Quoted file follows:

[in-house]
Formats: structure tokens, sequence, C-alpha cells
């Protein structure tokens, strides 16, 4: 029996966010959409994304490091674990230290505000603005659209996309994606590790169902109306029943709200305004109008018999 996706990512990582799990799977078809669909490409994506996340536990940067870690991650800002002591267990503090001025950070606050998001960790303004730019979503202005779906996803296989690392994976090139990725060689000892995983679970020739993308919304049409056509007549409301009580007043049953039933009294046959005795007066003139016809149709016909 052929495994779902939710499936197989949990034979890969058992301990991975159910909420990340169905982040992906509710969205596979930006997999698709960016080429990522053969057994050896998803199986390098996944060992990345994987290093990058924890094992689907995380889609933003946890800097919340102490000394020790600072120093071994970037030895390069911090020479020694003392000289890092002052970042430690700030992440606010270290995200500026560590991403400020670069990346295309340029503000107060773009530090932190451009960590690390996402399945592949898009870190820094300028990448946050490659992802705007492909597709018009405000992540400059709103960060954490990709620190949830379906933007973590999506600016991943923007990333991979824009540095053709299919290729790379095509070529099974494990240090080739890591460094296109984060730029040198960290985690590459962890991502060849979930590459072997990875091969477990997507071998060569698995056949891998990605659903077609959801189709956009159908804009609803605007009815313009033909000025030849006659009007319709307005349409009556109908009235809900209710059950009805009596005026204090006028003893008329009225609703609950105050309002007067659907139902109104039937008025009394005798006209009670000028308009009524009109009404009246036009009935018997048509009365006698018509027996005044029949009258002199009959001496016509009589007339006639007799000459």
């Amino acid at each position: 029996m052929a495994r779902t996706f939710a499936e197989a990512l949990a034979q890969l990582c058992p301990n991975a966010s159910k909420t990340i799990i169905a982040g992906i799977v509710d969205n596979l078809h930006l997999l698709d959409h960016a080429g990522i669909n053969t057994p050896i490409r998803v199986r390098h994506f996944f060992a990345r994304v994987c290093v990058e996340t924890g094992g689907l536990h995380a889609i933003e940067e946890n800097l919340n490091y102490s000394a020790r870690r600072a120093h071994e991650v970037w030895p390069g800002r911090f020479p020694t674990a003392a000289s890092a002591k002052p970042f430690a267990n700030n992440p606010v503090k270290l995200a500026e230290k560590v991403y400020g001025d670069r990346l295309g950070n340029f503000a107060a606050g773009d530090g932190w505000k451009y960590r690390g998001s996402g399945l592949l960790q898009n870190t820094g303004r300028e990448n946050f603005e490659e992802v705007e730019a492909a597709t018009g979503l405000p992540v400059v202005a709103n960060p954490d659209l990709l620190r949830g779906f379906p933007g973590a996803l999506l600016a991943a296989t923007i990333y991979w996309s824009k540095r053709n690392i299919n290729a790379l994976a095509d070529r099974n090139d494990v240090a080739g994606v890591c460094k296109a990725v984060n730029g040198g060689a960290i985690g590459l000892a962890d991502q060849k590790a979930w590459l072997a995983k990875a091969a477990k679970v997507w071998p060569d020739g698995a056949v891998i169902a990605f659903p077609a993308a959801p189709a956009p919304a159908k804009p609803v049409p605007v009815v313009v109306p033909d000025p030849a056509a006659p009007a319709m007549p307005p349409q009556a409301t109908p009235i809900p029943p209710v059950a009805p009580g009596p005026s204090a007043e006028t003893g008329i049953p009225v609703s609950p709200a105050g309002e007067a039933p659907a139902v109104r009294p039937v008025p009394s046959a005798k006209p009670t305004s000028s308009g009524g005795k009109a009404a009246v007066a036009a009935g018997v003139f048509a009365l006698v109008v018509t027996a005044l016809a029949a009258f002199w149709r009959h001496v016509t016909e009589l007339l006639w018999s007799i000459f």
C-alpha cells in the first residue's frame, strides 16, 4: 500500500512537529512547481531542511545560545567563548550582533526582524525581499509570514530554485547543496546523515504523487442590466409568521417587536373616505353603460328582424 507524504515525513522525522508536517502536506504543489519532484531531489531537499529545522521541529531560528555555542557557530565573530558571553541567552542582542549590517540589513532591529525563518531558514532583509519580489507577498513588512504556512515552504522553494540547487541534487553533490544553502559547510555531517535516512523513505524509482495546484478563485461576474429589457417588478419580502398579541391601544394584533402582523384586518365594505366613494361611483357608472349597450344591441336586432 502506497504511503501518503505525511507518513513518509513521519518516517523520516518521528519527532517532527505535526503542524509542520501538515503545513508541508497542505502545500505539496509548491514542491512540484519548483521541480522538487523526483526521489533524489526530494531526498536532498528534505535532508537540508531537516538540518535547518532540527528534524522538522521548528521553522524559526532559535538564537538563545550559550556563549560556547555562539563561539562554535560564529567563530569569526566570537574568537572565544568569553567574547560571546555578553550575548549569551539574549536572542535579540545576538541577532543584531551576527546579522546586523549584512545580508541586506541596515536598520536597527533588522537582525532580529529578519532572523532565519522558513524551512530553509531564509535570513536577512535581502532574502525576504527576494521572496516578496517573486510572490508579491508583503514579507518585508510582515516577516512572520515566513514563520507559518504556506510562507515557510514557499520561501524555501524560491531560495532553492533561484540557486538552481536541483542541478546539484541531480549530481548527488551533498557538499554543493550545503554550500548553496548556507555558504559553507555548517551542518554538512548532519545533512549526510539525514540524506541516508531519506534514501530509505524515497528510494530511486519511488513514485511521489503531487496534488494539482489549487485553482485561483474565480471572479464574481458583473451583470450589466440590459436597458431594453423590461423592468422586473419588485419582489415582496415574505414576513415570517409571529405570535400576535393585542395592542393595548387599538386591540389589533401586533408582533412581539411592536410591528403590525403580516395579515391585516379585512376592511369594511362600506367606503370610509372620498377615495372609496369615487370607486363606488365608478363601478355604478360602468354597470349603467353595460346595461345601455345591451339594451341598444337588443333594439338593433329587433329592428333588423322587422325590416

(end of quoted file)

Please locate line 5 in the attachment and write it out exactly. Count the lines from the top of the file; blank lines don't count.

C-alpha cells in the first residue's frame, strides 16, 4: 500500500512537529512547481531542511545560545567563548550582533526582524525581499509570514530554485547543496546523515504523487442590466409568521417587536373616505353603460328582424 507524504515525513522525522508536517502536506504543489519532484531531489531537499529545522521541529531560528555555542557557530565573530558571553541567552542582542549590517540589513532591529525563518531558514532583509519580489507577498513588512504556512515552504522553494540547487541534487553533490544553502559547510555531517535516512523513505524509482495546484478563485461576474429589457417588478419580502398579541391601544394584533402582523384586518365594505366613494361611483357608472349597450344591441336586432 502506497504511503501518503505525511507518513513518509513521519518516517523520516518521528519527532517532527505535526503542524509542520501538515503545513508541508497542505502545500505539496509548491514542491512540484519548483521541480522538487523526483526521489533524489526530494531526498536532498528534505535532508537540508531537516538540518535547518532540527528534524522538522521548528521553522524559526532559535538564537538563545550559550556563549560556547555562539563561539562554535560564529567563530569569526566570537574568537572565544568569553567574547560571546555578553550575548549569551539574549536572542535579540545576538541577532543584531551576527546579522546586523549584512545580508541586506541596515536598520536597527533588522537582525532580529529578519532572523532565519522558513524551512530553509531564509535570513536577512535581502532574502525576504527576494521572496516578496517573486510572490508579491508583503514579507518585508510582515516577516512572520515566513514563520507559518504556506510562507515557510514557499520561501524555501524560491531560495532553492533561484540557486538552481536541483542541478546539484541531480549530481548527488551533498557538499554543493550545503554550500548553496548556507555558504559553507555548517551542518554538512548532519545533512549526510539525514540524506541516508531519506534514501530509505524515497528510494530511486519511488513514485511521489503531487496534488494539482489549487485553482485561483474565480471572479464574481458583473451583470450589466440590459436597458431594453423590461423592468422586473419588485419582489415582496415574505414576513415570517409571529405570535400576535393585542395592542393595548387599538386591540389589533401586533408582533412581539411592536410591528403590525403580516395579515391585516379585512376592511369594511362600506367606503370610509372620498377615495372609496369615487370607486363606488365608478363601478355604478360602468354597470349603467353595460346595461345601455345591451339594451341598444337588443333594439338593433329587433329592428333588423322587422325590416